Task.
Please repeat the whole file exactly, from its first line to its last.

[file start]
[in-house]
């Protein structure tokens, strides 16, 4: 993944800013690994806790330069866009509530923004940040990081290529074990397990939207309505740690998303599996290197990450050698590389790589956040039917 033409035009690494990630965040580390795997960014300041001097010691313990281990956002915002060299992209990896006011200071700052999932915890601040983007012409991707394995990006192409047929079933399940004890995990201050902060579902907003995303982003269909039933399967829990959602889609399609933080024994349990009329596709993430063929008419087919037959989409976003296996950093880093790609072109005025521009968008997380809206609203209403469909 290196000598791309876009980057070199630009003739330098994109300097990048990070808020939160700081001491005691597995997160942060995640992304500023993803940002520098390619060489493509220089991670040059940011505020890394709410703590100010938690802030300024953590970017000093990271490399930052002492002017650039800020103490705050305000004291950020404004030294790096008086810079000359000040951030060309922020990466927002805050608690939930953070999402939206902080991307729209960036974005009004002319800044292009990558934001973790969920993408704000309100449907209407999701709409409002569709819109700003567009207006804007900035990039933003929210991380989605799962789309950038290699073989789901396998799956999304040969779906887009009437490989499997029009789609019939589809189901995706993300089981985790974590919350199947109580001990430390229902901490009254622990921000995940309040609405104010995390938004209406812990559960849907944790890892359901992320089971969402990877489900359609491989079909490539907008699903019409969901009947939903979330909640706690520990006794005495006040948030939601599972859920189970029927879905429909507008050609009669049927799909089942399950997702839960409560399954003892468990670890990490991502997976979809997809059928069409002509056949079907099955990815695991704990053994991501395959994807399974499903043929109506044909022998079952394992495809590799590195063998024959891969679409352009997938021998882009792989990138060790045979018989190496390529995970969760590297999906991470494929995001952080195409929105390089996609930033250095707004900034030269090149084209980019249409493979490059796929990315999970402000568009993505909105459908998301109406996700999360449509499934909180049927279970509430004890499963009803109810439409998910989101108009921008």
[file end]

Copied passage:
[in-house]
């Protein structure tokens, strides 16, 4: 993944800013690994806790330069866009509530923004940040990081290529074990397990939207309505740690998303599996290197990450050698590389790589956040039917 033409035009690494990630965040580390795997960014300041001097010691313990281990956002915002060299992209990896006011200071700052999932915890601040983007012409991707394995990006192409047929079933399940004890995990201050902060579902907003995303982003269909039933399967829990959602889609399609933080024994349990009329596709993430063929008419087919037959989409976003296996950093880093790609072109005025521009968008997380809206609203209403469909 290196000598791309876009980057070199630009003739330098994109300097990048990070808020939160700081001491005691597995997160942060995640992304500023993803940002520098390619060489493509220089991670040059940011505020890394709410703590100010938690802030300024953590970017000093990271490399930052002492002017650039800020103490705050305000004291950020404004030294790096008086810079000359000040951030060309922020990466927002805050608690939930953070999402939206902080991307729209960036974005009004002319800044292009990558934001973790969920993408704000309100449907209407999701709409409002569709819109700003567009207006804007900035990039933003929210991380989605799962789309950038290699073989789901396998799956999304040969779906887009009437490989499997029009789609019939589809189901995706993300089981985790974590919350199947109580001990430390229902901490009254622990921000995940309040609405104010995390938004209406812990559960849907944790890892359901992320089971969402990877489900359609491989079909490539907008699903019409969901009947939903979330909640706690520990006794005495006040948030939601599972859920189970029927879905429909507008050609009669049927799909089942399950997702839960409560399954003892468990670890990490991502997976979809997809059928069409002509056949079907099955990815695991704990053994991501395959994807399974499903043929109506044909022998079952394992495809590799590195063998024959891969679409352009997938021998882009792989990138060790045979018989190496390529995970969760590297999906991470494929995001952080195409929105390089996609930033250095707004900034030269090149084209980019249409493979490059796929990315999970402000568009993505909105459908998301109406996700999360449509499934909180049927279970509430004890499963009803109810439409998910989101108009921008």